Optimistic coffee outlook

first_imgCoffee shop bosses are optimistic that cautious customers will soon be returning for their regular caffeine fix again.Despite tough trading during the last six months, executives expect conditions to begin improving in the next few months, although they don’t anticipate full recovery until at least the middle of next year.Allegra Strategies’ UK Coffee Leader Survey of 100 top executives in the coffee shop industry shows that the number who report the impact of the recession has been “neutral or positive” outweighs those who say it has been “difficult or very difficult”. More executives think the economic situation will improve in the next three to six months than those who think it will take longer.While 2008 marked a record year for the branded UK coffee chain market, with 15% growth in turnover, growth has slowed down this year. “There is evidence that consumers are visiting a little less and spending a little less because of the current recession, but our research found that 80% of customers are continuing to visit just as much,” said a spokesman. “A cup of coffee is a little treat that many consumers are not prepared to do away with.”Allegra Strategies will reveal the full results of its survey at the UK Coffee Leader Summit on 19 May in London where speakers will include Starbucks UK and Ireland MD Darcy Wilson-Rymer.last_img read more

Marches reflect our democracy in action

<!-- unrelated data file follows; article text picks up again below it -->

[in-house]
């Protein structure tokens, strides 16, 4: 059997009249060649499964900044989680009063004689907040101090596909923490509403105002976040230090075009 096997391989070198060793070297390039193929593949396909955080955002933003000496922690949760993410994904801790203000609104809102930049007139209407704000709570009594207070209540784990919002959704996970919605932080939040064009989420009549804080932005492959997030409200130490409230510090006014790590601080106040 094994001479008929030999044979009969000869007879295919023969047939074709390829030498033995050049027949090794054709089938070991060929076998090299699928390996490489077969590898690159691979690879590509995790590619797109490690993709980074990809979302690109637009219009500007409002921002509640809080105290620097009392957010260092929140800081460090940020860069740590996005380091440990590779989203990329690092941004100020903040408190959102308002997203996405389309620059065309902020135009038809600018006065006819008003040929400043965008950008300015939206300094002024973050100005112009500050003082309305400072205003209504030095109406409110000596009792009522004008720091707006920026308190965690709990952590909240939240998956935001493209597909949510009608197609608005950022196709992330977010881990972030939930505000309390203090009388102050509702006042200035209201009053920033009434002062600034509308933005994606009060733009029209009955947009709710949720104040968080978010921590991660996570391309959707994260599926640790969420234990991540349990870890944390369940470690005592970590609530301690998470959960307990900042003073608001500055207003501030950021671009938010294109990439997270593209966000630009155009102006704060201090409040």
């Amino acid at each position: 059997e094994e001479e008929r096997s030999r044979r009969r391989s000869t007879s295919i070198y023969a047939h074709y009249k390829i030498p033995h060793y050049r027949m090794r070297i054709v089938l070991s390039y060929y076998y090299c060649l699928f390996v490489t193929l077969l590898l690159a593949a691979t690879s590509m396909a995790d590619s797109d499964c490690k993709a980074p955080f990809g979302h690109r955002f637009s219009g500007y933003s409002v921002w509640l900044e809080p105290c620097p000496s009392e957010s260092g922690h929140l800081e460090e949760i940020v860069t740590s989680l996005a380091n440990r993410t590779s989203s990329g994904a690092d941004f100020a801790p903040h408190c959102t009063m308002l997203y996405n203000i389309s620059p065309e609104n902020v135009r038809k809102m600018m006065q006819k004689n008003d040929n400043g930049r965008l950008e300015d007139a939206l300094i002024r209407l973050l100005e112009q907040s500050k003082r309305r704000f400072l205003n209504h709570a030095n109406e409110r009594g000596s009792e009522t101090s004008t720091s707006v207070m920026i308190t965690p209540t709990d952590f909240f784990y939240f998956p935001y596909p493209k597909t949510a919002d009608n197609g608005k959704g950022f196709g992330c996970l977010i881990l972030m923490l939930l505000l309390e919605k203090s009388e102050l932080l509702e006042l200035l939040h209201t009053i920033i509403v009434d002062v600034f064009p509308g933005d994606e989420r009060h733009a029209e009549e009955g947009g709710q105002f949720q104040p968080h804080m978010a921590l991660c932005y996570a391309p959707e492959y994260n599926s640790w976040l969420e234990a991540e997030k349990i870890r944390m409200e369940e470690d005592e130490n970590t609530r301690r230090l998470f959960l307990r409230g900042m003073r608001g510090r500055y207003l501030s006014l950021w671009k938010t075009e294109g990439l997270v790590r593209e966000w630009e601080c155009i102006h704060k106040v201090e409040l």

first_imgCategories: Letters to the Editor, OpinionBack in the early ‘70s I joined in the biggest protest marches the country had ever seen. After serving in Vietnam, I did what a lot of vets did. I got an education with the GI Bill, got divorced, got a job, and went to Washington D.C. to protest against the war.Let’s fast-forward about 50 years. I’m protesting again. The Women’s Marches have been positively inspirational. In the ‘70s, I didn’t know what to expect — a bunch of angry hippies with signs? Nope. I was marching next to grandmothers who arrived by the busload, parents worried about their sons, students, hippies (not so angry), and veterans (angrier). Everyone was enthusiastic and willing to express themselves. And all shared a single goal — to end the war.The Women’s March goals are many — gender inequality, human rights and immigration reform, environmental protections, LGBT rights, opposition to misogyny and patriarchy, with a degree of protesting our president (You should see those signs.).The marchers themselves are the chronological reflection of the marchers of the ‘70s. The grandmothers that I marched with then are replaced with grandfathers now (me).Marchers today have kicked the sign-making up a notch; though I did see this, “War is not healthy for children and other living things.” Remember that? (It was the original logo for Another Mother for Peace, founded in 1967.)The biggest differences are that there are a lot more women marching today and the numbers dwarf any of the anti-war protests of the ‘70s. The biggest similarity is citizens of a representative democracy again exercising their right to peacefully protest in opposition to governmental policies that they don’t agree with to effect change. Come to think of it, that’s how this crazy country of ours began.Paul DonahueNiskayunaMore from The Daily Gazette:Puccioni’s two goals help Niskayuna boys’ soccer top Shaker, remain perfectEDITORIAL: Thruway tax unfair to working motoristsEDITORIAL: Urgent: Today is the last day to complete the censusEDITORIAL: Beware of voter intimidationEDITORIAL: Find a way to get family members into nursing homeslast_img read more